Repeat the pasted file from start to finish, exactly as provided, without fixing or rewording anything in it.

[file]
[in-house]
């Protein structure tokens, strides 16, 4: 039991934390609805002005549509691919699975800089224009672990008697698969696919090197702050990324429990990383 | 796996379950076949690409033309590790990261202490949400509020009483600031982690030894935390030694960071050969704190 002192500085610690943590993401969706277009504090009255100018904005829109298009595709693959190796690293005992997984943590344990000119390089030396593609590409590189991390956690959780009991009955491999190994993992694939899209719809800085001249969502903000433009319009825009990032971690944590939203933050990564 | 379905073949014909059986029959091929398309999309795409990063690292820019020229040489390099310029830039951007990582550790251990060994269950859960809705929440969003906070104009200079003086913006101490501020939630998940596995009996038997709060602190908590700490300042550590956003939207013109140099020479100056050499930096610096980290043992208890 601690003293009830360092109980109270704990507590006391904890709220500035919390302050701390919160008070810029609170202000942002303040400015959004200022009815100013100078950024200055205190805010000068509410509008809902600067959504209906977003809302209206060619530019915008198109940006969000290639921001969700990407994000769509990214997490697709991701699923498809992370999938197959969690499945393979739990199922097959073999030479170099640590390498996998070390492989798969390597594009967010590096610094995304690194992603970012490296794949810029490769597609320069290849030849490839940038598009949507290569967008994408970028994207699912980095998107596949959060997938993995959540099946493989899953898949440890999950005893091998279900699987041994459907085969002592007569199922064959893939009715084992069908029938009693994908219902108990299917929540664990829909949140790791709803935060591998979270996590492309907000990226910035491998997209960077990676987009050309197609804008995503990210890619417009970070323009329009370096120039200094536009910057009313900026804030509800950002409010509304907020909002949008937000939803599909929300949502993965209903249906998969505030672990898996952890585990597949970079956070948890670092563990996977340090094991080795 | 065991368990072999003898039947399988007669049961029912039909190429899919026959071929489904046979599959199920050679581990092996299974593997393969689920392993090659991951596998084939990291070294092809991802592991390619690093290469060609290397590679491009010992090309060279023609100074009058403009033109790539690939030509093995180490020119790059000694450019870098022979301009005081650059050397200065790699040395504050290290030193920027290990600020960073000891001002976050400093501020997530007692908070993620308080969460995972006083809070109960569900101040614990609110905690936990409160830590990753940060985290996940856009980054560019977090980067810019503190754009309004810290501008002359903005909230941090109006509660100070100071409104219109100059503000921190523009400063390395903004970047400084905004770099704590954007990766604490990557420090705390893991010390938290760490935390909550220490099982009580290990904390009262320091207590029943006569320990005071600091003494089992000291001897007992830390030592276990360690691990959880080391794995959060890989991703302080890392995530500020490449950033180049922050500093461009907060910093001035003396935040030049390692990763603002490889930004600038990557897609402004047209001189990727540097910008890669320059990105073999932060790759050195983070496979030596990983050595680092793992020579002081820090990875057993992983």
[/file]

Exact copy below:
[in-house]
């Protein structure tokens, strides 16, 4: 039991934390609805002005549509691919699975800089224009672990008697698969696919090197702050990324429990990383 | 796996379950076949690409033309590790990261202490949400509020009483600031982690030894935390030694960071050969704190 002192500085610690943590993401969706277009504090009255100018904005829109298009595709693959190796690293005992997984943590344990000119390089030396593609590409590189991390956690959780009991009955491999190994993992694939899209719809800085001249969502903000433009319009825009990032971690944590939203933050990564 | 379905073949014909059986029959091929398309999309795409990063690292820019020229040489390099310029830039951007990582550790251990060994269950859960809705929440969003906070104009200079003086913006101490501020939630998940596995009996038997709060602190908590700490300042550590956003939207013109140099020479100056050499930096610096980290043992208890 601690003293009830360092109980109270704990507590006391904890709220500035919390302050701390919160008070810029609170202000942002303040400015959004200022009815100013100078950024200055205190805010000068509410509008809902600067959504209906977003809302209206060619530019915008198109940006969000290639921001969700990407994000769509990214997490697709991701699923498809992370999938197959969690499945393979739990199922097959073999030479170099640590390498996998070390492989798969390597594009967010590096610094995304690194992603970012490296794949810029490769597609320069290849030849490839940038598009949507290569967008994408970028994207699912980095998107596949959060997938993995959540099946493989899953898949440890999950005893091998279900699987041994459907085969002592007569199922064959893939009715084992069908029938009693994908219902108990299917929540664990829909949140790791709803935060591998979270996590492309907000990226910035491998997209960077990676987009050309197609804008995503990210890619417009970070323009329009370096120039200094536009910057009313900026804030509800950002409010509304907020909002949008937000939803599909929300949502993965209903249906998969505030672990898996952890585990597949970079956070948890670092563990996977340090094991080795 | 065991368990072999003898039947399988007669049961029912039909190429899919026959071929489904046979599959199920050679581990092996299974593997393969689920392993090659991951596998084939990291070294092809991802592991390619690093290469060609290397590679491009010992090309060279023609100074009058403009033109790539690939030509093995180490020119790059000694450019870098022979301009005081650059050397200065790699040395504050290290030193920027290990600020960073000891001002976050400093501020997530007692908070993620308080969460995972006083809070109960569900101040614990609110905690936990409160830590990753940060985290996940856009980054560019977090980067810019503190754009309004810290501008002359903005909230941090109006509660100070100071409104219109100059503000921190523009400063390395903004970047400084905004770099704590954007990766604490990557420090705390893991010390938290760490935390909550220490099982009580290990904390009262320091207590029943006569320990005071600091003494089992000291001897007992830390030592276990360690691990959880080391794995959060890989991703302080890392995530500020490449950033180049922050500093461009907060910093001035003396935040030049390692990763603002490889930004600038990557897609402004047209001189990727540097910008890669320059990105073999932060790759050195983070496979030596990983050595680092793992020579002081820090990875057993992983």